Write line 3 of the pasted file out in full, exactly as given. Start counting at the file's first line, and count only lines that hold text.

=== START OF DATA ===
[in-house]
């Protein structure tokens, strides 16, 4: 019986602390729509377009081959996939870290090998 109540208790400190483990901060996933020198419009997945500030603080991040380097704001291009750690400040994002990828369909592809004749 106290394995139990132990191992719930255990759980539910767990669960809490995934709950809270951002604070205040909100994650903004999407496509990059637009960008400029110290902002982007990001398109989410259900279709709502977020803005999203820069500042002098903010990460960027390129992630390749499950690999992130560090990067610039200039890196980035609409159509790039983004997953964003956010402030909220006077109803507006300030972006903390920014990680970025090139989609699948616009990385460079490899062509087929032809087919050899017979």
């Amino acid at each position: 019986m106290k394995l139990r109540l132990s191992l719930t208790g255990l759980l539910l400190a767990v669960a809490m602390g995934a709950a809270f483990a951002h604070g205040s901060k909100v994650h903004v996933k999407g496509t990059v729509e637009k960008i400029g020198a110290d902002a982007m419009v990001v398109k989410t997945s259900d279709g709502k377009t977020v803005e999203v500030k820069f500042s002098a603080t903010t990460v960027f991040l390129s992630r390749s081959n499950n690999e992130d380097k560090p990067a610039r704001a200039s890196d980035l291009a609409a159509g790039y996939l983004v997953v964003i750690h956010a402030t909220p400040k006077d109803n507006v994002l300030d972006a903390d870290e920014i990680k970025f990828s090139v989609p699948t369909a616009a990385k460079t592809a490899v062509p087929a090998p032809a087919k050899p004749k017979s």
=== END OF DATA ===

């Amino acid at each position: 019986m106290k394995l139990r109540l132990s191992l719930t208790g255990l759980l539910l400190a767990v669960a809490m602390g995934a709950a809270f483990a951002h604070g205040s901060k909100v994650h903004v996933k999407g496509t990059v729509e637009k960008i400029g020198a110290d902002a982007m419009v990001v398109k989410t997945s259900d279709g709502k377009t977020v803005e999203v500030k820069f500042s002098a603080t903010t990460v960027f991040l390129s992630r390749s081959n499950n690999e992130d380097k560090p990067a610039r704001a200039s890196d980035l291009a609409a159509g790039y996939l983004v997953v964003i750690h956010a402030t909220p400040k006077d109803n507006v994002l300030d972006a903390d870290e920014i990680k970025f990828s090139v989609p699948t369909a616009a990385k460079t592809a490899v062509p087929a090998p032809a087919k050899p004749k017979s």